The prevailing view from Collingwood insiders, past and present, is that Eddie’s exit was due to an accumulation of mis-steps since 2013 and that over his 22 years in the position he had a rap sheet of incidents – mainly ill-chosen comments – that embarrassed Collingwood and forced others into defensive measures.

Indeed, Do Better highlighted Collingwood’s “culture of individuals, if not quite being bigger than the club, then at least having an unhealthy degree of influence over club culture”.

That comment has been almost universally accepted as a barely veiled reference to McGuire, a suggestion he did not accept at the fateful February 1 media conference. The Collingwood players, men and women, meanwhile – led by Darcy Moore, Brodie Grundy and Taylor Adams – issued an apology to those who had suffered from discrimination or exclusion in the past.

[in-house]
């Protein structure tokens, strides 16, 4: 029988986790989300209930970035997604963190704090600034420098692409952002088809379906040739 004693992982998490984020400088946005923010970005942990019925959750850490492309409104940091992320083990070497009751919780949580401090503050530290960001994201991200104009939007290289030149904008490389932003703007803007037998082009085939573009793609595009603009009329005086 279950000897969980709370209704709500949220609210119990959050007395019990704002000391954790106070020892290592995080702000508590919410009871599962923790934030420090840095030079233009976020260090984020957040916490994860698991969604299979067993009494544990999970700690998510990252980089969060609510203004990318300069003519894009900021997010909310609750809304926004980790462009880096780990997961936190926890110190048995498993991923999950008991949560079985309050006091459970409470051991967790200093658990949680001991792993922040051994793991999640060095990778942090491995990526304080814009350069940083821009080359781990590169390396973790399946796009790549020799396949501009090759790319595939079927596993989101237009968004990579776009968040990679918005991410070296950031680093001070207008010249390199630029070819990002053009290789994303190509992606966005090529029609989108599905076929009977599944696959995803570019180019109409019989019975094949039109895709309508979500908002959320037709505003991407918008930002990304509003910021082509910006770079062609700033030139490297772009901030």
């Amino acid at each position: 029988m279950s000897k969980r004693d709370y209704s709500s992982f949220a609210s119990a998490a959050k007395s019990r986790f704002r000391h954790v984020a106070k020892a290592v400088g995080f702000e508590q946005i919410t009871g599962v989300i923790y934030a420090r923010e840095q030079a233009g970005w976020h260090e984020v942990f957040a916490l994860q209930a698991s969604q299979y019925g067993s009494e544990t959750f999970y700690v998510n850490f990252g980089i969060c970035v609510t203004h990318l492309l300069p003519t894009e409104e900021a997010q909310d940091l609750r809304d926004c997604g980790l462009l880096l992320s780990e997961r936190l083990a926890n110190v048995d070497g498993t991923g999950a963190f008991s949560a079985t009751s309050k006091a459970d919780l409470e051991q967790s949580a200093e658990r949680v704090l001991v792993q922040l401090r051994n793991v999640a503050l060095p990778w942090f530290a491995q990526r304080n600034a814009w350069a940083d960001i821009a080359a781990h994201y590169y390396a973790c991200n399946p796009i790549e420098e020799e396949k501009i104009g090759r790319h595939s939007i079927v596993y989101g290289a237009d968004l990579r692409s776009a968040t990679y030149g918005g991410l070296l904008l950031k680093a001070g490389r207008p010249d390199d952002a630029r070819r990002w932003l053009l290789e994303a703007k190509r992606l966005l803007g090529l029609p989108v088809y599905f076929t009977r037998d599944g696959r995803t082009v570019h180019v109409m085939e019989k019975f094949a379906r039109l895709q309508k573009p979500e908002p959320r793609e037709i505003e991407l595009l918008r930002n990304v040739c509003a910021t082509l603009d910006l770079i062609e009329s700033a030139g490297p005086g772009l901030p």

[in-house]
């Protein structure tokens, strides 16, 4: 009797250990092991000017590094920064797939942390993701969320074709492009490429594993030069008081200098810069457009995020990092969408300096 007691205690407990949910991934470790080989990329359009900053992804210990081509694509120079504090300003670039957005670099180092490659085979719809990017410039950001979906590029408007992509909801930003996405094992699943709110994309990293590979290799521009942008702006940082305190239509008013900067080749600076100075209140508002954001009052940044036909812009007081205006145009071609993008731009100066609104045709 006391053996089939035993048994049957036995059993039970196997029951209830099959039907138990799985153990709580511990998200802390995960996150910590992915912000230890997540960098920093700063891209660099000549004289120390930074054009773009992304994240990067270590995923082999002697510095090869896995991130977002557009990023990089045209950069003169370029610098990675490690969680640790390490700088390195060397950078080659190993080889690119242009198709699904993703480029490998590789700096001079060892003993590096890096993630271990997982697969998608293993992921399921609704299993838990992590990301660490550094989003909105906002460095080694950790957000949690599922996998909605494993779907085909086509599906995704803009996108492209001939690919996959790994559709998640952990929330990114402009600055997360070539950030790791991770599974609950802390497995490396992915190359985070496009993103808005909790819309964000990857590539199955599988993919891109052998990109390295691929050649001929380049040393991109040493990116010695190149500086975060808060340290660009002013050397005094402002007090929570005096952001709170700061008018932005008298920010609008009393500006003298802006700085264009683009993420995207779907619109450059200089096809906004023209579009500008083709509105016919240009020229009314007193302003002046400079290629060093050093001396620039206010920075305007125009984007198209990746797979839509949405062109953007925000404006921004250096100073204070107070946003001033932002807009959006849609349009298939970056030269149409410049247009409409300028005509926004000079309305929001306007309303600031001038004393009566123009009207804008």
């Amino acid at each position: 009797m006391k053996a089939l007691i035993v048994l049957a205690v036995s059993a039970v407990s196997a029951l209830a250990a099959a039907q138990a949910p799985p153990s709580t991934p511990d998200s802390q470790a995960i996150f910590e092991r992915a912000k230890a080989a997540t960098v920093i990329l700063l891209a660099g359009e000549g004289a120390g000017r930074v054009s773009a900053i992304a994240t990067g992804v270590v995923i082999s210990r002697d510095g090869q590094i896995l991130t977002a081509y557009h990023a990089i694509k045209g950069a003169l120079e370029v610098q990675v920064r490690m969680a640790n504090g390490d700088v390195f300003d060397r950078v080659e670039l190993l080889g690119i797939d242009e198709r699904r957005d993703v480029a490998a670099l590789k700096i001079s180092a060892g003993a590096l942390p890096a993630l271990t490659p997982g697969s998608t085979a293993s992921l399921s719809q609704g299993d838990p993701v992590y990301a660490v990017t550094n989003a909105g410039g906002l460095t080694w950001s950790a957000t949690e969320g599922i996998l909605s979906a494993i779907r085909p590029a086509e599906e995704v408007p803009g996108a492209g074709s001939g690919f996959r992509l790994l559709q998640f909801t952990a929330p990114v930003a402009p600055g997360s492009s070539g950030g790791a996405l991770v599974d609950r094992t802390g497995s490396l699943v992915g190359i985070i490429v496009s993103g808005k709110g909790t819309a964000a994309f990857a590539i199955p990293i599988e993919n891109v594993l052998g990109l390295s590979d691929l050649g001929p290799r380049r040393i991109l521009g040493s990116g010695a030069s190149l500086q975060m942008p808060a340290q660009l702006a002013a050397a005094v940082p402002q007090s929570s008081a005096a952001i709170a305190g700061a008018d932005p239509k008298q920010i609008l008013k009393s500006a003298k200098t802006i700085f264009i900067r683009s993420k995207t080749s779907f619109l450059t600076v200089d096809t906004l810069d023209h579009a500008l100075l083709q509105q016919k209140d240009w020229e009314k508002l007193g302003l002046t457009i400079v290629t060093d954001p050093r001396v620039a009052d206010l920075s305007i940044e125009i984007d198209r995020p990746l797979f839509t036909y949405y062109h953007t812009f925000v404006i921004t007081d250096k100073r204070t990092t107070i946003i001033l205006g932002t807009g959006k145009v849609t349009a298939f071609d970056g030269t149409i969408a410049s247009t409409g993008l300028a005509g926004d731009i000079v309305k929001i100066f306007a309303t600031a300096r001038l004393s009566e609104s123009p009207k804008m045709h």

If Collingwood saw two incarnations of Eddie – one before Adam Goodes and one after that disaster – his grip on power had been loosened somewhat since the review of club operations by Peter Murphy, now interim co-president with Mark Korda, when the Magpies reappointed Nathan Buckley and oversaw a revamp of football, a change of chief executive and rose up the ladder to a grand final.

But, significantly, one recommendation of Murphy’s review failed to be adopted – that the Collingwood board introduce term limits for directors, a move that would have put an end-date on McGuire’s presidency.

Do Better was commissioned in 2020 in response to ex-2010 premiership player Heritier Lumumba’s persistent allegations of racism in his time at the club. Collingwood’s choice of authors for the review, Professor Larissa Behrendt and her UTS colleague Professor Lindon Coombes, was recognised by Collingwood and AFL insiders as likely to produce an unflattering result.